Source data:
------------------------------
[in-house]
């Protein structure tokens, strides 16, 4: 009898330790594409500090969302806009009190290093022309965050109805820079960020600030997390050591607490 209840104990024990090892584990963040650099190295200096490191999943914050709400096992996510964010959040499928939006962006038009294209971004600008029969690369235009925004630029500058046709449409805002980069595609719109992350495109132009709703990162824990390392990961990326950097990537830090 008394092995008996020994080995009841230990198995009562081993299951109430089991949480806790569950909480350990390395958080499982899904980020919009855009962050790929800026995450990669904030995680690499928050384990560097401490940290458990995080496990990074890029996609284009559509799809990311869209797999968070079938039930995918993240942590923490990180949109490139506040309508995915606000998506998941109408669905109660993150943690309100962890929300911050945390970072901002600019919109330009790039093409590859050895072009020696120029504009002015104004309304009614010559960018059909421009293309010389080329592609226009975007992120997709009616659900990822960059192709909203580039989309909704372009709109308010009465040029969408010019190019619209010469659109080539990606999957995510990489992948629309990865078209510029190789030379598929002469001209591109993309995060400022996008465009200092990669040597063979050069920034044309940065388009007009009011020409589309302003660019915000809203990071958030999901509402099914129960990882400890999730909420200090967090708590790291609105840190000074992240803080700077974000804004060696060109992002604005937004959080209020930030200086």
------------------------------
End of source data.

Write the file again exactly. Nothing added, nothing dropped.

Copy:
[in-house]
């Protein structure tokens, strides 16, 4: 009898330790594409500090969302806009009190290093022309965050109805820079960020600030997390050591607490 209840104990024990090892584990963040650099190295200096490191999943914050709400096992996510964010959040499928939006962006038009294209971004600008029969690369235009925004630029500058046709449409805002980069595609719109992350495109132009709703990162824990390392990961990326950097990537830090 008394092995008996020994080995009841230990198995009562081993299951109430089991949480806790569950909480350990390395958080499982899904980020919009855009962050790929800026995450990669904030995680690499928050384990560097401490940290458990995080496990990074890029996609284009559509799809990311869209797999968070079938039930995918993240942590923490990180949109490139506040309508995915606000998506998941109408669905109660993150943690309100962890929300911050945390970072901002600019919109330009790039093409590859050895072009020696120029504009002015104004309304009614010559960018059909421009293309010389080329592609226009975007992120997709009616659900990822960059192709909203580039989309909704372009709109308010009465040029969408010019190019619209010469659109080539990606999957995510990489992948629309990865078209510029190789030379598929002469001209591109993309995060400022996008465009200092990669040597063979050069920034044309940065388009007009009011020409589309302003660019915000809203990071958030999901509402099914129960990882400890999730909420200090967090708590790291609105840190000074992240803080700077974000804004060696060109992002604005937004959080209020930030200086």